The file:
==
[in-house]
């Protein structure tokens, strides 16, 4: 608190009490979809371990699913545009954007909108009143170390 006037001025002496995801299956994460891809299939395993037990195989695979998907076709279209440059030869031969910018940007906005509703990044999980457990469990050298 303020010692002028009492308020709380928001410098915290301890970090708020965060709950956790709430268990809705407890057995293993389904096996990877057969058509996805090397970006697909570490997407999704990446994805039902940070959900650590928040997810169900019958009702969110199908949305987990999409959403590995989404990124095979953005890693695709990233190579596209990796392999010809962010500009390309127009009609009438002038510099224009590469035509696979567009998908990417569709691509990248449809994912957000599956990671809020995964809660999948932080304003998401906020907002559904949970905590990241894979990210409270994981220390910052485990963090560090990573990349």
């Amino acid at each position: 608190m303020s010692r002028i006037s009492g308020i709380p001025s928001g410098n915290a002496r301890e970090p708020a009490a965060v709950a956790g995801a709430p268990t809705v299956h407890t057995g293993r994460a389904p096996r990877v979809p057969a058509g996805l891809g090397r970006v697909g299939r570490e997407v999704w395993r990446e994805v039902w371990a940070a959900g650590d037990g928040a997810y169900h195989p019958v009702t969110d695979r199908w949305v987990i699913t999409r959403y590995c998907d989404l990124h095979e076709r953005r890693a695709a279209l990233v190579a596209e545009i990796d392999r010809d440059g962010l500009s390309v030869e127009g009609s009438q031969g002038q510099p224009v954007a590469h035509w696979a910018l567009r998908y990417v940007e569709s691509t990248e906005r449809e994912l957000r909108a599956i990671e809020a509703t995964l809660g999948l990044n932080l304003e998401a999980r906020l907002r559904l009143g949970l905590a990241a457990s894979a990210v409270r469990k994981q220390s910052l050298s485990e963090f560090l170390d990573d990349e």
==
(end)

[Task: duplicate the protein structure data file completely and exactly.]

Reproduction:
[in-house]
């Protein structure tokens, strides 16, 4: 608190009490979809371990699913545009954007909108009143170390 006037001025002496995801299956994460891809299939395993037990195989695979998907076709279209440059030869031969910018940007906005509703990044999980457990469990050298 303020010692002028009492308020709380928001410098915290301890970090708020965060709950956790709430268990809705407890057995293993389904096996990877057969058509996805090397970006697909570490997407999704990446994805039902940070959900650590928040997810169900019958009702969110199908949305987990999409959403590995989404990124095979953005890693695709990233190579596209990796392999010809962010500009390309127009009609009438002038510099224009590469035509696979567009998908990417569709691509990248449809994912957000599956990671809020995964809660999948932080304003998401906020907002559904949970905590990241894979990210409270994981220390910052485990963090560090990573990349």
């Amino acid at each position: 608190m303020s010692r002028i006037s009492g308020i709380p001025s928001g410098n915290a002496r301890e970090p708020a009490a965060v709950a956790g995801a709430p268990t809705v299956h407890t057995g293993r994460a389904p096996r990877v979809p057969a058509g996805l891809g090397r970006v697909g299939r570490e997407v999704w395993r990446e994805v039902w371990a940070a959900g650590d037990g928040a997810y169900h195989p019958v009702t969110d695979r199908w949305v987990i699913t999409r959403y590995c998907d989404l990124h095979e076709r953005r890693a695709a279209l990233v190579a596209e545009i990796d392999r010809d440059g962010l500009s390309v030869e127009g009609s009438q031969g002038q510099p224009v954007a590469h035509w696979a910018l567009r998908y990417v940007e569709s691509t990248e906005r449809e994912l957000r909108a599956i990671e809020a509703t995964l809660g999948l990044n932080l304003e998401a999980r906020l907002r559904l009143g949970l905590a990241a457990s894979a990210v409270r469990k994981q220390s910052l050298s485990e963090f560090l170390d990573d990349e």